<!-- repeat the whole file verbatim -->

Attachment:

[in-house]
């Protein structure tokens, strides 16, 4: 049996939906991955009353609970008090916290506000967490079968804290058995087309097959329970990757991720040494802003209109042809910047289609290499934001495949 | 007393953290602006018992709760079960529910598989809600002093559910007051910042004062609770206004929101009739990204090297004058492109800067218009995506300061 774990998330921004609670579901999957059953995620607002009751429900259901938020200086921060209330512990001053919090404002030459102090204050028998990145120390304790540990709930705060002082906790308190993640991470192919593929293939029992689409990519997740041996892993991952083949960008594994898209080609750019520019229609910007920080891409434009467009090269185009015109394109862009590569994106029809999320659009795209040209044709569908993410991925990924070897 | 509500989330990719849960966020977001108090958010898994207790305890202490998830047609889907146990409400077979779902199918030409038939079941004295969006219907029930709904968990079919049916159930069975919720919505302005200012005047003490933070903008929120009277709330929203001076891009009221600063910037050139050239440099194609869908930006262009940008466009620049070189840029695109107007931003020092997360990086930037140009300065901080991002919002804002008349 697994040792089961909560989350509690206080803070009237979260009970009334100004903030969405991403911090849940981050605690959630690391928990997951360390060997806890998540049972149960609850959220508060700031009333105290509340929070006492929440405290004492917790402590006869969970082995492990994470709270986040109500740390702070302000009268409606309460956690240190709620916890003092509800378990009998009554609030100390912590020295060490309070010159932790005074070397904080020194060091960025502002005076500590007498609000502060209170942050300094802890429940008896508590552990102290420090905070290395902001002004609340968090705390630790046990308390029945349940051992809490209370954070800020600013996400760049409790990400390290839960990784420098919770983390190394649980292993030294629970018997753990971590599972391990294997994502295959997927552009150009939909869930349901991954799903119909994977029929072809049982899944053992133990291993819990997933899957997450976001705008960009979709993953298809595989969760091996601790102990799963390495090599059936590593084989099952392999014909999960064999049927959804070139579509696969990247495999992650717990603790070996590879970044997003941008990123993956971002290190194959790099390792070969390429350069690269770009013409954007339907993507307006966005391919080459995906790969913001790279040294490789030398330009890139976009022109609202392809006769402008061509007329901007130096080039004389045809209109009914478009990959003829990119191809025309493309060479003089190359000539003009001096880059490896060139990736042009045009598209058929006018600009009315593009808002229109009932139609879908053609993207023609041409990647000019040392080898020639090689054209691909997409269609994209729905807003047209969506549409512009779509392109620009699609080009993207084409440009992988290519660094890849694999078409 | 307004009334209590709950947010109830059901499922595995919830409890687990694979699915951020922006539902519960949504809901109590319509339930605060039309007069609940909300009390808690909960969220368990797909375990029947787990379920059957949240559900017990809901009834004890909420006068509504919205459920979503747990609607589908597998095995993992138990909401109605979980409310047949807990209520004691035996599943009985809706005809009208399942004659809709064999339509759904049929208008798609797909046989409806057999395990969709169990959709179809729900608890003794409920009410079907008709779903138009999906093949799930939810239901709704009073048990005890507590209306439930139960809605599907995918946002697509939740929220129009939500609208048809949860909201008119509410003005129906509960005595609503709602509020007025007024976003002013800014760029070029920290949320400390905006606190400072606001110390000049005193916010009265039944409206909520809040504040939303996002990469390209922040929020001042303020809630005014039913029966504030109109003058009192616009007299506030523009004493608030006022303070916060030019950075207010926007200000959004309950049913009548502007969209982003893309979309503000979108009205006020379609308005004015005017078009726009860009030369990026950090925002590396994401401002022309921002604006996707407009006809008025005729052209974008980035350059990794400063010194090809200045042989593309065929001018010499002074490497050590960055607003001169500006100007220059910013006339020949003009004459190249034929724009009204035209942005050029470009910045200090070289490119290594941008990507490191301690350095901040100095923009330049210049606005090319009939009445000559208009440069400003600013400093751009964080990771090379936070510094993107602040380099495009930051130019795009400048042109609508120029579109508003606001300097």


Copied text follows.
[in-house]
């Protein structure tokens, strides 16, 4: 049996939906991955009353609970008090916290506000967490079968804290058995087309097959329970990757991720040494802003209109042809910047289609290499934001495949 | 007393953290602006018992709760079960529910598989809600002093559910007051910042004062609770206004929101009739990204090297004058492109800067218009995506300061 774990998330921004609670579901999957059953995620607002009751429900259901938020200086921060209330512990001053919090404002030459102090204050028998990145120390304790540990709930705060002082906790308190993640991470192919593929293939029992689409990519997740041996892993991952083949960008594994898209080609750019520019229609910007920080891409434009467009090269185009015109394109862009590569994106029809999320659009795209040209044709569908993410991925990924070897 | 509500989330990719849960966020977001108090958010898994207790305890202490998830047609889907146990409400077979779902199918030409038939079941004295969006219907029930709904968990079919049916159930069975919720919505302005200012005047003490933070903008929120009277709330929203001076891009009221600063910037050139050239440099194609869908930006262009940008466009620049070189840029695109107007931003020092997360990086930037140009300065901080991002919002804002008349 697994040792089961909560989350509690206080803070009237979260009970009334100004903030969405991403911090849940981050605690959630690391928990997951360390060997806890998540049972149960609850959220508060700031009333105290509340929070006492929440405290004492917790402590006869969970082995492990994470709270986040109500740390702070302000009268409606309460956690240190709620916890003092509800378990009998009554609030100390912590020295060490309070010159932790005074070397904080020194060091960025502002005076500590007498609000502060209170942050300094802890429940008896508590552990102290420090905070290395902001002004609340968090705390630790046990308390029945349940051992809490209370954070800020600013996400760049409790990400390290839960990784420098919770983390190394649980292993030294629970018997753990971590599972391990294997994502295959997927552009150009939909869930349901991954799903119909994977029929072809049982899944053992133990291993819990997933899957997450976001705008960009979709993953298809595989969760091996601790102990799963390495090599059936590593084989099952392999014909999960064999049927959804070139579509696969990247495999992650717990603790070996590879970044997003941008990123993956971002290190194959790099390792070969390429350069690269770009013409954007339907993507307006966005391919080459995906790969913001790279040294490789030398330009890139976009022109609202392809006769402008061509007329901007130096080039004389045809209109009914478009990959003829990119191809025309493309060479003089190359000539003009001096880059490896060139990736042009045009598209058929006018600009009315593009808002229109009932139609879908053609993207023609041409990647000019040392080898020639090689054209691909997409269609994209729905807003047209969506549409512009779509392109620009699609080009993207084409440009992988290519660094890849694999078409 | 307004009334209590709950947010109830059901499922595995919830409890687990694979699915951020922006539902519960949504809901109590319509339930605060039309007069609940909300009390808690909960969220368990797909375990029947787990379920059957949240559900017990809901009834004890909420006068509504919205459920979503747990609607589908597998095995993992138990909401109605979980409310047949807990209520004691035996599943009985809706005809009208399942004659809709064999339509759904049929208008798609797909046989409806057999395990969709169990959709179809729900608890003794409920009410079907008709779903138009999906093949799930939810239901709704009073048990005890507590209306439930139960809605599907995918946002697509939740929220129009939500609208048809949860909201008119509410003005129906509960005595609503709602509020007025007024976003002013800014760029070029920290949320400390905006606190400072606001110390000049005193916010009265039944409206909520809040504040939303996002990469390209922040929020001042303020809630005014039913029966504030109109003058009192616009007299506030523009004493608030006022303070916060030019950075207010926007200000959004309950049913009548502007969209982003893309979309503000979108009205006020379609308005004015005017078009726009860009030369990026950090925002590396994401401002022309921002604006996707407009006809008025005729052209974008980035350059990794400063010194090809200045042989593309065929001018010499002074490497050590960055607003001169500006100007220059910013006339020949003009004459190249034929724009009204035209942005050029470009910045200090070289490119290594941008990507490191301690350095901040100095923009330049210049606005090319009939009445000559208009440069400003600013400093751009964080990771090379936070510094993107602040380099495009930051130019795009400048042109609508120029579109508003606001300097």